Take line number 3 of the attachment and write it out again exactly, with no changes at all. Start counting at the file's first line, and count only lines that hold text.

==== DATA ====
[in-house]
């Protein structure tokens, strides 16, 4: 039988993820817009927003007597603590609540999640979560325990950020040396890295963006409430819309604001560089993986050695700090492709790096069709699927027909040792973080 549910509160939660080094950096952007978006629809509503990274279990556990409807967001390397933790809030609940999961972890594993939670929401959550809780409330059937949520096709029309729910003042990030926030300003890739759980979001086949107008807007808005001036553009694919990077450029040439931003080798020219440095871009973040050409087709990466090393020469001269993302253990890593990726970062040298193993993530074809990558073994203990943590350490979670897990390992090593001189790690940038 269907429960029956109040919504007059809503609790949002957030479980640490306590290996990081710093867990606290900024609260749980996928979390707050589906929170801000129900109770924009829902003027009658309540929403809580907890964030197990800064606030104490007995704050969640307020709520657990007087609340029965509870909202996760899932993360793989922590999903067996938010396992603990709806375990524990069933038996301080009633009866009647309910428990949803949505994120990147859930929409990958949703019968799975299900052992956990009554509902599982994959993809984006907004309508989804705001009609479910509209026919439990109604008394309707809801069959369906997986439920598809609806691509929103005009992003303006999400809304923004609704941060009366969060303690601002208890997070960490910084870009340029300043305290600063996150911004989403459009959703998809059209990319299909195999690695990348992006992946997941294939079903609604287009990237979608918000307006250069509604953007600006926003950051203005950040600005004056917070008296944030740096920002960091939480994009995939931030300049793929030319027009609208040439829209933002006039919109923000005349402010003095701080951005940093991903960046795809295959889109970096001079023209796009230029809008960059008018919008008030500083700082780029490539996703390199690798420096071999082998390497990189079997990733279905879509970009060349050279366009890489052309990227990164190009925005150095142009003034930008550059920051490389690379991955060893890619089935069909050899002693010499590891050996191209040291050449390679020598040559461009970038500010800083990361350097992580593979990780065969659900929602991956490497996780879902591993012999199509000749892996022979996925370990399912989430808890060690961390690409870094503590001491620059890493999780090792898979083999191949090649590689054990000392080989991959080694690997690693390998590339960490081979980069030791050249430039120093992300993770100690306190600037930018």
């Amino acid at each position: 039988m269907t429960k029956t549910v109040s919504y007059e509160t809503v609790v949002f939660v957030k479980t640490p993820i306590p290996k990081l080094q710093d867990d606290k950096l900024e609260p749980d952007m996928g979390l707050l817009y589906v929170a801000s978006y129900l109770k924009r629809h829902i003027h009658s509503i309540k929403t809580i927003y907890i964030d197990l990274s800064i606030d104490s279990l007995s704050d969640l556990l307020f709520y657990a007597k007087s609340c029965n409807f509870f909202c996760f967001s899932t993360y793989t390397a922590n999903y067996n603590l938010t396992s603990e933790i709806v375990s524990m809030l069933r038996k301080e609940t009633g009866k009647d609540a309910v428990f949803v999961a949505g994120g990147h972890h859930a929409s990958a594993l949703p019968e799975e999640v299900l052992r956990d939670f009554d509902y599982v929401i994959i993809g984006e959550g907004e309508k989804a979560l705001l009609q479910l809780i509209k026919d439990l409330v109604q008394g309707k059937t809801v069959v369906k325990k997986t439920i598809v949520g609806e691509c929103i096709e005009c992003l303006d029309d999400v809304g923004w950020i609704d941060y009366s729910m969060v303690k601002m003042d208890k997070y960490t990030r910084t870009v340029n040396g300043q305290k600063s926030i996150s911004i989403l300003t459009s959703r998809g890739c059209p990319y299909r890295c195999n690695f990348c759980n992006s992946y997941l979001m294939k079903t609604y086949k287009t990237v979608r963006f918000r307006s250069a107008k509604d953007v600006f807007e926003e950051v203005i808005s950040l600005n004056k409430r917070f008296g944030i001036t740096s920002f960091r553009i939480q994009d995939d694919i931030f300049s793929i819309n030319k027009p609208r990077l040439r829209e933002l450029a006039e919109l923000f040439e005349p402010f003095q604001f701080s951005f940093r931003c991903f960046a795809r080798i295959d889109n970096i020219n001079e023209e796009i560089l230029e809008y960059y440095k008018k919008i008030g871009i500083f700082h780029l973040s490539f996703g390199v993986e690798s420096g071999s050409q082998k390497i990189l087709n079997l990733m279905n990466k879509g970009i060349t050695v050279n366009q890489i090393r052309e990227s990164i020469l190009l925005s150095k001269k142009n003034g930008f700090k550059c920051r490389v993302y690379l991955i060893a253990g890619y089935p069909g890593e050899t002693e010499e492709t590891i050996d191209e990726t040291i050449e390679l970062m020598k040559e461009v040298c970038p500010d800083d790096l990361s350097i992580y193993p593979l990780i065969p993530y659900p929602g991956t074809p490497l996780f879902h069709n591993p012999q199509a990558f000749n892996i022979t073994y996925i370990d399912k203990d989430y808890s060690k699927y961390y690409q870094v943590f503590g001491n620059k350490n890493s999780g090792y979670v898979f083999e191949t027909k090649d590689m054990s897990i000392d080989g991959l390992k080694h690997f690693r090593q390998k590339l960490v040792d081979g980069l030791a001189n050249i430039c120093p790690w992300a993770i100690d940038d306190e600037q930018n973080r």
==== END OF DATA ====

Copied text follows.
């Amino acid at each position: 039988m269907t429960k029956t549910v109040s919504y007059e509160t809503v609790v949002f939660v957030k479980t640490p993820i306590p290996k990081l080094q710093d867990d606290k950096l900024e609260p749980d952007m996928g979390l707050l817009y589906v929170a801000s978006y129900l109770k924009r629809h829902i003027h009658s509503i309540k929403t809580i927003y907890i964030d197990l990274s800064i606030d104490s279990l007995s704050d969640l556990l307020f709520y657990a007597k007087s609340c029965n409807f509870f909202c996760f967001s899932t993360y793989t390397a922590n999903y067996n603590l938010t396992s603990e933790i709806v375990s524990m809030l069933r038996k301080e609940t009633g009866k009647d609540a309910v428990f949803v999961a949505g994120g990147h972890h859930a929409s990958a594993l949703p019968e799975e999640v299900l052992r956990d939670f009554d509902y599982v929401i994959i993809g984006e959550g907004e309508k989804a979560l705001l009609q479910l809780i509209k026919d439990l409330v109604q008394g309707k059937t809801v069959v369906k325990k997986t439920i598809v949520g609806e691509c929103i096709e005009c992003l303006d029309d999400v809304g923004w950020i609704d941060y009366s729910m969060v303690k601002m003042d208890k997070y960490t990030r910084t870009v340029n040396g300043q305290k600063s926030i996150s911004i989403l300003t459009s959703r998809g890739c059209p990319y299909r890295c195999n690695f990348c759980n992006s992946y997941l979001m294939k079903t609604y086949k287009t990237v979608r963006f918000r307006s250069a107008k509604d953007v600006f807007e926003e950051v203005i808005s950040l600005n004056k409430r917070f008296g944030i001036t740096s920002f960091r553009i939480q994009d995939d694919i931030f300049s793929i819309n030319k027009p609208r990077l040439r829209e933002l450029a006039e919109l923000f040439e005349p402010f003095q604001f701080s951005f940093r931003c991903f960046a795809r080798i295959d889109n970096i020219n001079e023209e796009i560089l230029e809008y960059y440095k008018k919008i008030g871009i500083f700082h780029l973040s490539f996703g390199v993986e690798s420096g071999s050409q082998k390497i990189l087709n079997l990733m279905n990466k879509g970009i060349t050695v050279n366009q890489i090393r052309e990227s990164i020469l190009l925005s150095k001269k142009n003034g930008f700090k550059c920051r490389v993302y690379l991955i060893a253990g890619y089935p069909g890593e050899t002693e010499e492709t590891i050996d191209e990726t040291i050449e390679l970062m020598k040559e461009v040298c970038p500010d800083d790096l990361s350097i992580y193993p593979l990780i065969p993530y659900p929602g991956t074809p490497l996780f879902h069709n591993p012999q199509a990558f000749n892996i022979t073994y996925i370990d399912k203990d989430y808890s060690k699927y961390y690409q870094v943590f503590g001491n620059k350490n890493s999780g090792y979670v898979f083999e191949t027909k090649d590689m054990s897990i000392d080989g991959l390992k080694h690997f690693r090593q390998k590339l960490v040792d081979g980069l030791a001189n050249i430039c120093p790690w992300a993770i100690d940038d306190e600037q930018n973080r």